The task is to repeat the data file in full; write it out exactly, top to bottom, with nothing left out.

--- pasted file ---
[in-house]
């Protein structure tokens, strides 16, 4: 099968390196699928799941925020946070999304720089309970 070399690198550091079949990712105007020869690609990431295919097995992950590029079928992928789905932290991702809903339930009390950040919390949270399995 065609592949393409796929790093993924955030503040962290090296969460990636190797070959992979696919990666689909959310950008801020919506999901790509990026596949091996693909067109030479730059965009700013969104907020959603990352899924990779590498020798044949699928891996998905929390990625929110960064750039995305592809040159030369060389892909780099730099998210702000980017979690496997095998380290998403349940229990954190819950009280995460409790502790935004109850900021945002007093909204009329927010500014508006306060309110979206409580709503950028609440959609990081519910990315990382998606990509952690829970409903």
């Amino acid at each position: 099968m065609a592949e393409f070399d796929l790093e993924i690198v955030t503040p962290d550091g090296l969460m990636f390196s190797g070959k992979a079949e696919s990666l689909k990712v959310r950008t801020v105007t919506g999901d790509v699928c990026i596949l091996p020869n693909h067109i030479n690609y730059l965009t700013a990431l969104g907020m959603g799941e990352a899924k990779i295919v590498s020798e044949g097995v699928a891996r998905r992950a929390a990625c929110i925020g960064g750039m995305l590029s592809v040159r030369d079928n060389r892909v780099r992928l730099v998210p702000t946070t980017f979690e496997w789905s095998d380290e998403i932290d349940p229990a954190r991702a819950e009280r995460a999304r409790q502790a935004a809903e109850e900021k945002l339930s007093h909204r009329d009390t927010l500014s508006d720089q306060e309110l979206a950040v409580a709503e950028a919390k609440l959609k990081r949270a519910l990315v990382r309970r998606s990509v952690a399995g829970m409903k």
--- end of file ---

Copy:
[in-house]
């Protein structure tokens, strides 16, 4: 099968390196699928799941925020946070999304720089309970 070399690198550091079949990712105007020869690609990431295919097995992950590029079928992928789905932290991702809903339930009390950040919390949270399995 065609592949393409796929790093993924955030503040962290090296969460990636190797070959992979696919990666689909959310950008801020919506999901790509990026596949091996693909067109030479730059965009700013969104907020959603990352899924990779590498020798044949699928891996998905929390990625929110960064750039995305592809040159030369060389892909780099730099998210702000980017979690496997095998380290998403349940229990954190819950009280995460409790502790935004109850900021945002007093909204009329927010500014508006306060309110979206409580709503950028609440959609990081519910990315990382998606990509952690829970409903």
């Amino acid at each position: 099968m065609a592949e393409f070399d796929l790093e993924i690198v955030t503040p962290d550091g090296l969460m990636f390196s190797g070959k992979a079949e696919s990666l689909k990712v959310r950008t801020v105007t919506g999901d790509v699928c990026i596949l091996p020869n693909h067109i030479n690609y730059l965009t700013a990431l969104g907020m959603g799941e990352a899924k990779i295919v590498s020798e044949g097995v699928a891996r998905r992950a929390a990625c929110i925020g960064g750039m995305l590029s592809v040159r030369d079928n060389r892909v780099r992928l730099v998210p702000t946070t980017f979690e496997w789905s095998d380290e998403i932290d349940p229990a954190r991702a819950e009280r995460a999304r409790q502790a935004a809903e109850e900021k945002l339930s007093h909204r009329d009390t927010l500014s508006d720089q306060e309110l979206a950040v409580a709503e950028a919390k609440l959609k990081r949270a519910l990315v990382r309970r998606s990509v952690a399995g829970m409903k």